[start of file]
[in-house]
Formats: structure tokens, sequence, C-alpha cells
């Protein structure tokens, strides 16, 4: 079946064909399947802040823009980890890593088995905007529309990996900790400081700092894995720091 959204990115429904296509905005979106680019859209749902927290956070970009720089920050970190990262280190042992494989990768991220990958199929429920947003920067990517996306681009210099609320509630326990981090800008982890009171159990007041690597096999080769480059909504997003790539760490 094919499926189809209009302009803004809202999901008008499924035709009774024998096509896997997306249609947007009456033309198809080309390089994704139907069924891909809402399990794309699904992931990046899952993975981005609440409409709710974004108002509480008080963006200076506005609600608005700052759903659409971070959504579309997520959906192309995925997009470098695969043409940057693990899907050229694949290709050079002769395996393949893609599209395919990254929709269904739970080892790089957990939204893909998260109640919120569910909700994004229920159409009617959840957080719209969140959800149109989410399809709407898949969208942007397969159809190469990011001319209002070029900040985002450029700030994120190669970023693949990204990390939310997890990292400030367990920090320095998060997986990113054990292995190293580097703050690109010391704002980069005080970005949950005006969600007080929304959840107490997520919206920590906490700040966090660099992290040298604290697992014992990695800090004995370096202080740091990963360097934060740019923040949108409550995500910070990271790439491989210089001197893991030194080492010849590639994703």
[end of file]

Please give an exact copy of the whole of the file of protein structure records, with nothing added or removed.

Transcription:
[in-house]
Formats: structure tokens, sequence, C-alpha cells
């Protein structure tokens, strides 16, 4: 079946064909399947802040823009980890890593088995905007529309990996900790400081700092894995720091 959204990115429904296509905005979106680019859209749902927290956070970009720089920050970190990262280190042992494989990768991220990958199929429920947003920067990517996306681009210099609320509630326990981090800008982890009171159990007041690597096999080769480059909504997003790539760490 094919499926189809209009302009803004809202999901008008499924035709009774024998096509896997997306249609947007009456033309198809080309390089994704139907069924891909809402399990794309699904992931990046899952993975981005609440409409709710974004108002509480008080963006200076506005609600608005700052759903659409971070959504579309997520959906192309995925997009470098695969043409940057693990899907050229694949290709050079002769395996393949893609599209395919990254929709269904739970080892790089957990939204893909998260109640919120569910909700994004229920159409009617959840957080719209969140959800149109989410399809709407898949969208942007397969159809190469990011001319209002070029900040985002450029700030994120190669970023693949990204990390939310997890990292400030367990920090320095998060997986990113054990292995190293580097703050690109010391704002980069005080970005949950005006969600007080929304959840107490997520919206920590906490700040966090660099992290040298604290697992014992990695800090004995370096202080740091990963360097934060740019923040949108409550995500910070990271790439491989210089001197893991030194080492010849590639994703």